An abundance of research from psychological and sociological researchers suggests the truth of a piece of common wisdom: money really does not buy happiness—after a certain point.
In our work with family estates, we often hear concerns, expressed either directly or indirectly, about the commitment of “the kids” to charitable and philanthropic goals that are important to our clients. Typically, these are folks who have done well, and giving back to others is a core value for them.
Now that the final rush is on for holiday shoppers and our credit and debit cards are getting their stiffest workout of the year, it might seem an odd time to think about savings strategies. But for those approaching retirement, there’s really no bad season to start strategizing ways to stretch those post-retirement budget dollars as far as possible.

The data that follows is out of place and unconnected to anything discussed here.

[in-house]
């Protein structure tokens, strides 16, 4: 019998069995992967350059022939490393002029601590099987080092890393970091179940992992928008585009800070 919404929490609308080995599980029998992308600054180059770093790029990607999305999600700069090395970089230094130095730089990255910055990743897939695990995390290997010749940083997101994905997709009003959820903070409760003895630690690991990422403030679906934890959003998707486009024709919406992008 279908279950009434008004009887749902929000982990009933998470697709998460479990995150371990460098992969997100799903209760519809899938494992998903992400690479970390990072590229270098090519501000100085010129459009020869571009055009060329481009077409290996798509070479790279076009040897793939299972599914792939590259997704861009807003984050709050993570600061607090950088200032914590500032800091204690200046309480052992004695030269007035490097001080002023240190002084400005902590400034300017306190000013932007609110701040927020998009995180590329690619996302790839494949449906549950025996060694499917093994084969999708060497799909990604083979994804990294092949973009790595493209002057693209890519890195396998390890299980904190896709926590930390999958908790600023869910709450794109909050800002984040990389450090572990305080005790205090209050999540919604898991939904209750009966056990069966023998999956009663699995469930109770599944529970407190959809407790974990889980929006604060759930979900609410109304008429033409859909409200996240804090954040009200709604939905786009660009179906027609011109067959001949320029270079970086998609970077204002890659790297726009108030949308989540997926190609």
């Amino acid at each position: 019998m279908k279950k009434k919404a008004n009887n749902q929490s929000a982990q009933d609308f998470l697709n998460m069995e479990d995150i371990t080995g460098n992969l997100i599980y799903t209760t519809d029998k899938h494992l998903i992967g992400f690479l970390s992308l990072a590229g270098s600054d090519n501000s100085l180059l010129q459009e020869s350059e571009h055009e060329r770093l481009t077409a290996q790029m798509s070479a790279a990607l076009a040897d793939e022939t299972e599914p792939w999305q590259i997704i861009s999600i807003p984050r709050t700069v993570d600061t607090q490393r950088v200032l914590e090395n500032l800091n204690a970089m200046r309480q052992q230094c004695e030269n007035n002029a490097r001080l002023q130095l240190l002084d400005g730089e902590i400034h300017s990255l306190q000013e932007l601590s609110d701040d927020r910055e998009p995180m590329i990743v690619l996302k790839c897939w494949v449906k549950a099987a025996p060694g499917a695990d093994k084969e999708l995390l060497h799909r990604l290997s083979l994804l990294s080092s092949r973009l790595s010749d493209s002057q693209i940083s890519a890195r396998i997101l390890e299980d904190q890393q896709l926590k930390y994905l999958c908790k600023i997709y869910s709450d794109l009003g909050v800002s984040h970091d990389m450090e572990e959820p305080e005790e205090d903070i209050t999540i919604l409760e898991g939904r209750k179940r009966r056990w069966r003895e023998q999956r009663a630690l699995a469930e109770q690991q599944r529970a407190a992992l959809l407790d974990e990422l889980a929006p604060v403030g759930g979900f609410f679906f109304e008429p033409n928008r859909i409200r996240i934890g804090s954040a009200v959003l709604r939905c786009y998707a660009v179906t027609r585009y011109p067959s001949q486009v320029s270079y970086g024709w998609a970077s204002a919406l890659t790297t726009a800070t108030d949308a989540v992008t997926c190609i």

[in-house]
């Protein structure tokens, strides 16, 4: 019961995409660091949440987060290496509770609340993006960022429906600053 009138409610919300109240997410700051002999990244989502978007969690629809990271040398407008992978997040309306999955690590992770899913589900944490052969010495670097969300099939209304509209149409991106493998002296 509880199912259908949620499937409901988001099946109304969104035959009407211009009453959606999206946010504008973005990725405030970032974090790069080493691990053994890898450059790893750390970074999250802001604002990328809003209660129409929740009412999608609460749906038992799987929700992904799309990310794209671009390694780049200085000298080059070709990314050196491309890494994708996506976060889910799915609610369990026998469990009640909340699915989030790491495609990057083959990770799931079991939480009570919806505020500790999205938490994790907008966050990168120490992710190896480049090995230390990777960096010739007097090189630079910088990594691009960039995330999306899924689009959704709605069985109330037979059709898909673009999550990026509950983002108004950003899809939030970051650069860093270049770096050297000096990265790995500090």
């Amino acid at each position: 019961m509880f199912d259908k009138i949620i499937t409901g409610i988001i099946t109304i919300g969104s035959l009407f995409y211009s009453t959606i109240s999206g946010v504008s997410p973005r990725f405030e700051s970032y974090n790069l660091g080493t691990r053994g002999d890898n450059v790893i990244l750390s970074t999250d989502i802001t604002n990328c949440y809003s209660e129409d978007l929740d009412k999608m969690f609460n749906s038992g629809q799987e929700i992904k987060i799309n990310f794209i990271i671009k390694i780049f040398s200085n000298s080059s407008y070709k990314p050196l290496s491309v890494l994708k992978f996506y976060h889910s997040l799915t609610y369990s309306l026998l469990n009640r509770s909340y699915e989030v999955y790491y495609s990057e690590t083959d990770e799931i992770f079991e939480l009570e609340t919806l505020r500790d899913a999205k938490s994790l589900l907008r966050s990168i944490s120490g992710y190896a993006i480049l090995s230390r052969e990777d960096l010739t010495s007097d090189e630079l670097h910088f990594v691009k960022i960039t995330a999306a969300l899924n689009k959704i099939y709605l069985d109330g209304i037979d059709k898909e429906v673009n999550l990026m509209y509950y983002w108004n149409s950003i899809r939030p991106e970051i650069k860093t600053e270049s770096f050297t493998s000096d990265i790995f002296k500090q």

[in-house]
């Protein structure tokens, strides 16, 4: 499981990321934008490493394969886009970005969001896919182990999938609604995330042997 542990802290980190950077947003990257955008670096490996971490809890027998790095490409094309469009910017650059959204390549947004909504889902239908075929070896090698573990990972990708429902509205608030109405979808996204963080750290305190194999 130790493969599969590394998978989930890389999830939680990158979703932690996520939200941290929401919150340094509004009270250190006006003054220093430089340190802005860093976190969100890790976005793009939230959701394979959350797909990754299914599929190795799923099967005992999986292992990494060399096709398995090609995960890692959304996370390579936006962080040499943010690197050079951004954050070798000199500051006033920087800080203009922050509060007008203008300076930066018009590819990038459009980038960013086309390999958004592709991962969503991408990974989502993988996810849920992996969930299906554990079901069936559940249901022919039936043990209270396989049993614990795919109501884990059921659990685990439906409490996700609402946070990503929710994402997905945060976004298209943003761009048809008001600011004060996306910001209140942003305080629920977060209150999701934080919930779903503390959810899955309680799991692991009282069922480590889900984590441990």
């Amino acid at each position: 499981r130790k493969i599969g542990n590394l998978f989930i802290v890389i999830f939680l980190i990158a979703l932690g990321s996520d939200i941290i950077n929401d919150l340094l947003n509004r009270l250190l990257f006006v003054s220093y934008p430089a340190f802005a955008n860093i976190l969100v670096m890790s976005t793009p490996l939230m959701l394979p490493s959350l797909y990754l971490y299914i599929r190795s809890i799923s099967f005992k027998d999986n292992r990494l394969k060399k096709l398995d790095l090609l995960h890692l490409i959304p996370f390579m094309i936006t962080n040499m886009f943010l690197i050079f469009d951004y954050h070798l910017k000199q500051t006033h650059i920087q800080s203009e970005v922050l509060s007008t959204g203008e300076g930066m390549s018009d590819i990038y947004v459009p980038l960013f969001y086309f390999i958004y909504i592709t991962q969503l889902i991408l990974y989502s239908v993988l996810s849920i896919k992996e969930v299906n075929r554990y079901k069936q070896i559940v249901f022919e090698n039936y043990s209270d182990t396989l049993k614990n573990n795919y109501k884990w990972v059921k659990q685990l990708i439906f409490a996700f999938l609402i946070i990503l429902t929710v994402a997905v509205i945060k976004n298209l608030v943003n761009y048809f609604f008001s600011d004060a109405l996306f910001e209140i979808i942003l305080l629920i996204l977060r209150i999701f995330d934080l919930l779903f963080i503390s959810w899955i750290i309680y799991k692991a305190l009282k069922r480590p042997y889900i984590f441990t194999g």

Most of us, when we need advice, try to find the most knowledgeable and experienced person possible. If our car needs repair, we want a mechanic who has fixed hundreds of cars.
Our clients are accustomed to hearing us remind them of the importance of estate planning: having properly designed wills or trusts; keeping their beneficiary designations up to date; periodically reviewing all estate planning documents to be sure they remain current; and everything else that goes along with having and maintaining a solid estate plan. Tags:
The self-made Super Rich—people with a net worth of at least $500 million that they built through their own hard work—often possess a treasure trove of knowledge, insights and actionable strategies that the rest of us can adopt in our own lives to enhance our success.